“There is huge demand in places like Nigeria and Ghana for their own food production and food processing. But the problem is that 9 times out of 10, they’re not even able to secure the raw inputs they need.”

—UK-based impact investor

The returns on African agricultural investment are chronically disappointing (see Figure 2). Among investors seeking market returns, more than 60% report returns lower than the 15% net internal rate of return expected. Even among investors comfortable with returns below market, typically impact oriented, more than 20% report not being able to return their principal.

Figure 2

For investors in African agriculture, returns lag expectations

Portfolios focused on early-stage or seed investments have a particularly tough time. Almost half report losses or recovering their principal only. At the same time, there are no investment home runs sizable enough to make up for those losses. This leaves impact-oriented funds effectively shrinking, unable to return their principal. One way to begin to address this is by diversifying portfolios by geography, crop, business type and life stage to allow them the capital to support early-stage businesses. They will also have to adjust their return expectations accordingly.

“If I go into the seed space [in Africa agriculture], I’m going to lose money … and there’s no single business that will blow it out of the park and carry the portfolio. … In the venture stage, at best, we’d preserve capital, probably worse. … In our growth portfolio, we’re looking at businesses that want to expand. There we’re looking at making, after costs, 3% to 5% across a portfolio.”

—Early-stage agriculture impact investor

Innovations in financial instruments, such as the use of venture debt—that is, uncollateralized lending to early-stage companies that have already raised equity investment—and other revenue-sharing mechanisms, can partially address these challenges. But impact investors generally have less capacity or incentive to solve broader system issues on their own. Those that do undertake activities to address system bottlenecks will inevitably be taking on costs that compromise their returns.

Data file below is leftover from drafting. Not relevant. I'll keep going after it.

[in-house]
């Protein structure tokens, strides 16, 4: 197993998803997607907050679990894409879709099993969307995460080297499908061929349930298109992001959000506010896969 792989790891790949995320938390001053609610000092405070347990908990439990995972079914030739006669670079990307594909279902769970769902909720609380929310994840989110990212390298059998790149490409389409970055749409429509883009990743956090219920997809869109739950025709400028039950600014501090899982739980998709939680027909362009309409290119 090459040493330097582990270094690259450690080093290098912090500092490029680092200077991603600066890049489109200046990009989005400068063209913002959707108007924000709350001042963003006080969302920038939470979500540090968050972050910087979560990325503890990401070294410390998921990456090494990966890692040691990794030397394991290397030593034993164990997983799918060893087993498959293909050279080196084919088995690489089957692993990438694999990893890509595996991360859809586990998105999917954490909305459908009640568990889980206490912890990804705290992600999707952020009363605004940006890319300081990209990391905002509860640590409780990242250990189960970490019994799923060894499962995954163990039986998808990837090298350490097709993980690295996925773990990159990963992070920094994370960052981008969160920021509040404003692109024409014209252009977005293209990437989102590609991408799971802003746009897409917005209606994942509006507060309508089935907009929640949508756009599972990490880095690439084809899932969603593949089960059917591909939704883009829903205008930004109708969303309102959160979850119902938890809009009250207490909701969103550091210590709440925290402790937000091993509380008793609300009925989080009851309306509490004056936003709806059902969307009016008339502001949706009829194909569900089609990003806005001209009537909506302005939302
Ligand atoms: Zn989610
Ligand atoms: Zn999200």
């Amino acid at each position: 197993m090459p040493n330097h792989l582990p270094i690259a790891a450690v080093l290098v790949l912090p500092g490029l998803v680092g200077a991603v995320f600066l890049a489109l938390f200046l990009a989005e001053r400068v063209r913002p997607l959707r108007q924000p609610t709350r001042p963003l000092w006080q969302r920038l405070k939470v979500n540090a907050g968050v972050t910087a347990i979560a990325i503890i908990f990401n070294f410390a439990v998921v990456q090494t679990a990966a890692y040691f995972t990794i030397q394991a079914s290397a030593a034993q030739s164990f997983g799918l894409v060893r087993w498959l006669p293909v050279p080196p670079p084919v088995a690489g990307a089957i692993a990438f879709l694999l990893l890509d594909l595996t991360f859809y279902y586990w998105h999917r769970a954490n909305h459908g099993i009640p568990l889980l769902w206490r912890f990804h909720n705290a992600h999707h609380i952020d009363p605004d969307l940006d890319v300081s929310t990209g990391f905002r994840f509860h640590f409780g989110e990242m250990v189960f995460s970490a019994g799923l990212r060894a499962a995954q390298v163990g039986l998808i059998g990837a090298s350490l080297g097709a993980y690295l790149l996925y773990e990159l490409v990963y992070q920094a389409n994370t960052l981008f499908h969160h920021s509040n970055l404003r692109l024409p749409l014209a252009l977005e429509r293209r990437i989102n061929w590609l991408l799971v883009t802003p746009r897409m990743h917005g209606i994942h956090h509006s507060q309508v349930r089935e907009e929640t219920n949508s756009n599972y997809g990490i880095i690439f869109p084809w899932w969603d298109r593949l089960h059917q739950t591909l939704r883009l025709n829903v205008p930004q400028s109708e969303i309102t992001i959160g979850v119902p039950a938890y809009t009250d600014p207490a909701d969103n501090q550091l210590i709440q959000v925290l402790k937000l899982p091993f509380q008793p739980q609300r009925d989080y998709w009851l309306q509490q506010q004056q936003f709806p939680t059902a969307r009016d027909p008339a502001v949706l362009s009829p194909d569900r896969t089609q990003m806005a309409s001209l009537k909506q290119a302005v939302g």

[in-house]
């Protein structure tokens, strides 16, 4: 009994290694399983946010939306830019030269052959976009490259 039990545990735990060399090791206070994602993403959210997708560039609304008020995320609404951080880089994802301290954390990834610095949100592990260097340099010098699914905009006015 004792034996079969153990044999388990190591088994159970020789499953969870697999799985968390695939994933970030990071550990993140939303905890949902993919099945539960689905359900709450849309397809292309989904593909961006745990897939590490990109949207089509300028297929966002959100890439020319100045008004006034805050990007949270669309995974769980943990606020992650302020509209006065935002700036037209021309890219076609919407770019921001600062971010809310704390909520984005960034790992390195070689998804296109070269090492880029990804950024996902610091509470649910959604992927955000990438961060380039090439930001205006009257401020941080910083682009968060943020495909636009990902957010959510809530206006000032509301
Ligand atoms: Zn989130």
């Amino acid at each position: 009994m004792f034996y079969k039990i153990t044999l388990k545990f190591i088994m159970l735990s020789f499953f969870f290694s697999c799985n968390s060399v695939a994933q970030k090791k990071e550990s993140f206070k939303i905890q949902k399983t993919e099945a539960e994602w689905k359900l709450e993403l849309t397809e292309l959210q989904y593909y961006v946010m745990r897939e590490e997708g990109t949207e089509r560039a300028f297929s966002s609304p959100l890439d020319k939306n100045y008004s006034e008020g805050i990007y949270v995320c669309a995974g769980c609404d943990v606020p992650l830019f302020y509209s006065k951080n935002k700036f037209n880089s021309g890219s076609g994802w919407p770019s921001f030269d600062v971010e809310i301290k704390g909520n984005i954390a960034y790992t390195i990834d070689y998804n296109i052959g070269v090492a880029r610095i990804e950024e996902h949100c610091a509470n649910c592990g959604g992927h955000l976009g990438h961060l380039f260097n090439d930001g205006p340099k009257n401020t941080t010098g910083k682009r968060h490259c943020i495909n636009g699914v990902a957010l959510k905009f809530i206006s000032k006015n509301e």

Debt financing available to agricultural intermediaries is also limited, hurt by the high transaction costs of lending to small enterprises as well as inherent firm-level and systemic risks. In research conducted by Dalberg, eastern Africa’s local banks cite “high risk” and “high cost to serve” as the two biggest barriers to lending to agricultural SMEs. Loans to companies selling within domestic markets rather than those selling to export markets, such as coffee or cocoa producers, were 2.5 times more likely to default. Smaller loans carry the same servicing costs as larger loans but have a 94% higher risk of default. And even where loans are available, they often carry such high interest rates as to be unaffordable to a small enterprise, or they contain payment terms that don’t match actual enterprise cash flow.

Innovations in impact lending—including forms of short-term accounts receivable financing that use buyer commitments for collateral—have expanded the debt available, with members of the Council on Smallholder Agricultural Finance, for example, extending 35% more credit annually to sub-Saharan African agricultural enterprises since 2013. Innovations, however, have been largely confined to a limited amount of dollar-denominated, short-term trade financing for export-oriented cash crops such as coffee and cocoa.